The US public holds a strikingly clear view of what Washington's foreign policy priorities should be. The goals the public highlights range widely. Those that receive the most public support are helping other nations when they are struck by natural disasters (71 percent), cooperating with other countries on problems such as the environment and disease control (70 percent), and supporting UN peacekeeping (69 percent). A surprisingly high level of support shows up for goals that represent the United States' humanitarian (as distinct from its political) ideals, such as improving the treatment of women in other countries (57 percent), helping people in poor countries get an education (51 percent), and helping countries move out of poverty (40 percent). Receiving less support are goals such as encouraging US businesses to invest in poor countries (22 percent). And receiving the least support is "actively creating democracies in other countries" (20 percent).

If we're going to intervene militarily in foreign affairs, let's do it for coherent reasons that serve the greater good. Bush's rhetoric about spreading democracy is really just window dressing, anyone can see that.

Bush Betrays America.... again!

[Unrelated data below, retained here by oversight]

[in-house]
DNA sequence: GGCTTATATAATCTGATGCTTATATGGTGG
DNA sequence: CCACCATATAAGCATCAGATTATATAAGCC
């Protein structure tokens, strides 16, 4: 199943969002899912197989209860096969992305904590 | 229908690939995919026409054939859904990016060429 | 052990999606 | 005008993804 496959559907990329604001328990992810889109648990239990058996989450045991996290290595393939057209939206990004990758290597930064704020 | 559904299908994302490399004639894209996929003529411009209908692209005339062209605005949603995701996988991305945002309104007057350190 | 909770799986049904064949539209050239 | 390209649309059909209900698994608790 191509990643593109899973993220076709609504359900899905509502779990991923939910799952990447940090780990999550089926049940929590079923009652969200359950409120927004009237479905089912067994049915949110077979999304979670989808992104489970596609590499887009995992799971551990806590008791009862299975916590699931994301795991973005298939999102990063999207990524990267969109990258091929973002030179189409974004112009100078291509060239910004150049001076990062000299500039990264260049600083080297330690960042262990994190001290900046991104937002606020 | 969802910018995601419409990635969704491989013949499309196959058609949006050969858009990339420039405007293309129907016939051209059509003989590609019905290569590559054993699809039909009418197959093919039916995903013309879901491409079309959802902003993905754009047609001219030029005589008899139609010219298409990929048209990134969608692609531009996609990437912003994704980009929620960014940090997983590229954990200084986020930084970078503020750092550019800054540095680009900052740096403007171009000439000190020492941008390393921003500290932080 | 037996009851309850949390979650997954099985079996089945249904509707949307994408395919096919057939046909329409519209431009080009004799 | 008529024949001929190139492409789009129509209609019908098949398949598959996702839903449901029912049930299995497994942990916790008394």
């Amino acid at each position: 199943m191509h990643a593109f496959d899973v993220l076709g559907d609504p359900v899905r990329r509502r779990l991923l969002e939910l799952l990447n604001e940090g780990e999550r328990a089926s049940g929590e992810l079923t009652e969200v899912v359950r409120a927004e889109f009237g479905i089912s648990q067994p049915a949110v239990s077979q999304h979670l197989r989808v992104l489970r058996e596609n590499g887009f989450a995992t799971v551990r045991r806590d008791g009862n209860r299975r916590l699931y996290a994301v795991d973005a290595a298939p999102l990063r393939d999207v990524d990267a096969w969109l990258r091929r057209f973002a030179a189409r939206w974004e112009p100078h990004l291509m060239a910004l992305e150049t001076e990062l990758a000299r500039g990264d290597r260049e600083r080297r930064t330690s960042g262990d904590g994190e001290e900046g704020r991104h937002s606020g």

Hughes for America writes:

Michelle Malkin, describing a protest in Los Angeles, said, "Mexican flags and signs advocating ethnic separatism and supremacy filled the landscape." Virginia Rep. Virgil Goode, making a blanket statement about protesters, said, "I say if you are here illegally and want to fly the Mexican flag, go to Mexico and wave the American flag." Goode's congressional colleague, Sen. John McCain, warned protesters that we're in "sensitive times" and said "the Hispanic community risks a backlash if it become unruly or too many Hispanic flags - and not enough American flags - are at these protests."

That's right folks, and now, our worst fears are realized. The President himself has gone "south of the border" - mentally and politically. Here he is waving a Mexican flag. What a traitor!

For some level-headed thinking, read To Become an American by Fareed Zakaria.


Delay won't seek re-election

I imagine we will hear much, much more about this as the news unfolds. Drunk on power and a belief system that is basically the antithesis of a constitutional republic, Delay typifies the kind of Republican that is either on the way to jail or out of power or both.

Chalk another one up for the country.

UPDATE: Not only won't he be running, he's going to resign. I think we can safely put the "Ronnie Earle is a partisan hack..." lie behind us. Unfortunately, what we have to look forward to now is a bunch of right wing windbags running around with tubes of lipstick trying like hell to gussy up the pig:

"He has served our nation with integrity and honor," said Majority Leader John Boehner, R-Ohio

Say what? That's right. Tell it Hon. John Boehner. You just KNOW that the name Tom Delay means integrity and honor. That's why he was indicted and is resigning in disgrace. I just love that GOP, values party lipstick. Sooooeeee!